Cleaning the coop is a weekly 10 minute job but the run takes a few hours every few months. The thin eggs problem sorted and the hens are now getting their treats again along with their feed.
Cleaning Coop and Run
I clean out the coop weekly, which doesn’t take long with the Eglu. Empty the droppings tray into the compost bin and hose down the tray and roosting bars. Poo-pick the nest box and that’s about it. I’ve got it down to about 10 minutes maximum now, so not a big chore. I have noticed that as the days get longer and they spend less time in the coop, the amount of muck in there has gone down considerably.
On the other hand, because they’re spending longer in the secure run there are far more droppings in there. They don’t get let out of the secure area until around 8 am and they gravitate back to the coop area an hour or so before sunset.
Dawn, dusk and night are the prime times for fox attacks on poultry so I balance risk and just let them out into the big run when it’s most unlikely the fox is around.
I basically feed the hens in the secure run. The Avian Flu restrictions are still in force and the secure run is effectively covered using polytunnel plastic (available from First Tunnels), minimising the risk of contamination from wild birds.
It’s annoying that the government bring out the flu restrictions and set up web pages to keep us informed but then don’t bother updating them. I wonder if they’ll leave the ‘temporary’ avian flu restrictions in place permanently.
Composting Deep Litter
I cover the ground in the secure run with bark peelings which I top up as required. Usually I just trundle a wheelbarrow load up to the run and leave it in a pile. The girls then have great fun kicking it all around. They do a better job of spreading it evenly than I can do with a rake!
There comes a point though when I can’t add more bark peelings so it’s time to rake it all out and transfer to the compost heap. That’s a job that does take a couple of hours but I don’t mind – it makes great compost especially when mixed with green materials. A gardener can’t have too much compost.
I despair when I hear of back garden chicken keepers putting bags of used litter and droppings into the bin. It’s a brilliant high-nitrogen natural fertiliser. If you’ve room for chickens then you’ve room for ‘Dalek’ compost bin or, at worst, bag up the droppings and give them to a gardener. Old time farmers reckoned half the return from their poultry was the fertiliser their hens produced.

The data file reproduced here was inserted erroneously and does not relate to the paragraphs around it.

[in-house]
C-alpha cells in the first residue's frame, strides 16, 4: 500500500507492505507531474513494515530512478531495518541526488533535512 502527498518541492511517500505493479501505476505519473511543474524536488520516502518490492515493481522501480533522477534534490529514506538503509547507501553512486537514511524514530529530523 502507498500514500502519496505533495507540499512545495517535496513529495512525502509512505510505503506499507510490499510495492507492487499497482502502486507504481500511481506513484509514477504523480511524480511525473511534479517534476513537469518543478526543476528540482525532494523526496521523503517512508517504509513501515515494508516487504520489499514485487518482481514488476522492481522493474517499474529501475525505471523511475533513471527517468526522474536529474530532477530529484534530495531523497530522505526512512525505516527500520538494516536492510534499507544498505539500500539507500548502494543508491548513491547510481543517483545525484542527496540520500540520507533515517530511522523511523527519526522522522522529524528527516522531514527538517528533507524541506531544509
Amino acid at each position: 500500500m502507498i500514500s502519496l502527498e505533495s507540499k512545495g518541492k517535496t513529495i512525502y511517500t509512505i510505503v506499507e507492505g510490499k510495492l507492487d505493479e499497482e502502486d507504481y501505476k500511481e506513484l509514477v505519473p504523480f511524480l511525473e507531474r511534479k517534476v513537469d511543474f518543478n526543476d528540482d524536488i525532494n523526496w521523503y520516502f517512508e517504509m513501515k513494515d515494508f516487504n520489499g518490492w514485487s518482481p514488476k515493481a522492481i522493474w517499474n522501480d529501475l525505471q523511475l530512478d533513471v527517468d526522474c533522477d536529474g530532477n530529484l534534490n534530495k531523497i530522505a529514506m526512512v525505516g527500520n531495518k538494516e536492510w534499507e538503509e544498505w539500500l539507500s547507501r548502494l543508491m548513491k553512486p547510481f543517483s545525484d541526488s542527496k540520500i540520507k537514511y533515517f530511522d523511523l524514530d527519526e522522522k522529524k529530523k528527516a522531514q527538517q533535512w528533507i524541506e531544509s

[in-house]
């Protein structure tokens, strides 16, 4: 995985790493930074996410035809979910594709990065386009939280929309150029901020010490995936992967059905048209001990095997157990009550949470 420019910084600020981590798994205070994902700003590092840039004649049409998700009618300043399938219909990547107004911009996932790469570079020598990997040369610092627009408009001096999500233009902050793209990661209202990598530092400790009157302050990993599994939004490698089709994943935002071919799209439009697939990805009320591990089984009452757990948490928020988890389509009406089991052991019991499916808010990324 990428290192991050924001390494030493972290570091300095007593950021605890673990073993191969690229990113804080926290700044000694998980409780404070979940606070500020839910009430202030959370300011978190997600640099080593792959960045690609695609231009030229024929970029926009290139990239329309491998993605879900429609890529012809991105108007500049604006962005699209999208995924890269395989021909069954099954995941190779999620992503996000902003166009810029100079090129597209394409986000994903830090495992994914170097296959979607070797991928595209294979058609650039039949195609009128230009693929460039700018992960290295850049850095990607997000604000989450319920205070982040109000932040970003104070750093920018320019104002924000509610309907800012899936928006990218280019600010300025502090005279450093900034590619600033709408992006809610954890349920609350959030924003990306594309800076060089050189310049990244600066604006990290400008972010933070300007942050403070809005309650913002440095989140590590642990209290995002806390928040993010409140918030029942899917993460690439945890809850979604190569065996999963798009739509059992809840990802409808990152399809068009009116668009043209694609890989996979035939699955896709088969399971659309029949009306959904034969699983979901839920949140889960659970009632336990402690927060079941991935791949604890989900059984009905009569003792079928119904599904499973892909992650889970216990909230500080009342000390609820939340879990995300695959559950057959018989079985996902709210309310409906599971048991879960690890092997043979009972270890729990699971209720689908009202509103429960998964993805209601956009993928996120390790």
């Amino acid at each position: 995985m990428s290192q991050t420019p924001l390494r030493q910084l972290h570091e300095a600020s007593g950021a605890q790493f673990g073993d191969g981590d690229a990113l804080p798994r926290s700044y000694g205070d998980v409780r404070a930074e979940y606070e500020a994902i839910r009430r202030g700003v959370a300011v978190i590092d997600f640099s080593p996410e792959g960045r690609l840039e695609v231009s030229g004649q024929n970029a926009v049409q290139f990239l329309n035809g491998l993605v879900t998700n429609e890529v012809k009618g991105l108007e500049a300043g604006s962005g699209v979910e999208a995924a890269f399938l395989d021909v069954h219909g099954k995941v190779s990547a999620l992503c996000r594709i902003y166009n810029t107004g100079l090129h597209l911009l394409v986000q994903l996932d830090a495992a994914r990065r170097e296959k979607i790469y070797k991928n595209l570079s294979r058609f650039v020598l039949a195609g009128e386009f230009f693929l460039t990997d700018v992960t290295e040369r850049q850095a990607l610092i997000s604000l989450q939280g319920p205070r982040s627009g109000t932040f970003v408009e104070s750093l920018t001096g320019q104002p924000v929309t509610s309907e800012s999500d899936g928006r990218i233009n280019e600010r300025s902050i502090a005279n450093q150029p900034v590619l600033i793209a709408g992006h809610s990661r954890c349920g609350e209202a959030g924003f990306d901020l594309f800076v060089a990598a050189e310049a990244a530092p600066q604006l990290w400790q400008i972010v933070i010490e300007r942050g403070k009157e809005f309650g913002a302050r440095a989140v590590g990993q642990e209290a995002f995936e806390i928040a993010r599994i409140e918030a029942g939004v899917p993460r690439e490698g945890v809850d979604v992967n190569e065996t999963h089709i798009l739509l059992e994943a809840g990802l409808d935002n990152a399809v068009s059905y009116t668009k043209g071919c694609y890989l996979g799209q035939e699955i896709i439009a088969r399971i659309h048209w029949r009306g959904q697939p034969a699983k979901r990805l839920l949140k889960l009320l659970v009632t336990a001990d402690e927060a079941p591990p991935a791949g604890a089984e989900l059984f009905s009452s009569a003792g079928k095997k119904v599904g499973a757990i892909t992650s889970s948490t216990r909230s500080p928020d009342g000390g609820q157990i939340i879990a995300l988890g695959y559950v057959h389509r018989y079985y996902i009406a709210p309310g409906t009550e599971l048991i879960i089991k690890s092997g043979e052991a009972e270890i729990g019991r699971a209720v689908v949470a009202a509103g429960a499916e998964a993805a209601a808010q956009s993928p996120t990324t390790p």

Chocky’s Egg Shells Improved
Chocky (the Norfolk Grey) is again laying flawless eggs with a thicker shell. She was laying eggs with very thin shells. The Shell Aid seems to have done its work along with cutting out treats for a week. So they just ate layer’s pellets which are balanced and contain calcium.
I suspect Chocky may be older than we were led to believe at the auction, as her egg laying is quite low even for a pure breed. I don’t really mind, she’s a pet even if she thinks I’m likely to eat her at the drop of a hat. I won’t – she’ll be a bit tough 🙂
Back on the Treats
They’re back on the fun stuff now – hanging up a bolted cabbage gives them hours of fun and, with care, you can take the head out of a cauliflower for your table leaving them another hanging toy with the stalk and leaves.
Weeding is another good source of treats – chickweed goes down well as do dandelions. I drop the weeds in the run and just dispose of any they don’t in the compost heap.
They also get the odd cupful of mixed corn, especially if the weather is cold or pouring with rain – keeping them in the secure run. They’ll spend a happy hour scratching around to unearth the grain.
Boredom and high-density stocking cause problems with the hens pecking each other. If they draw blood there is a good chance they’ll all start attacking the injured bird and it can result in death.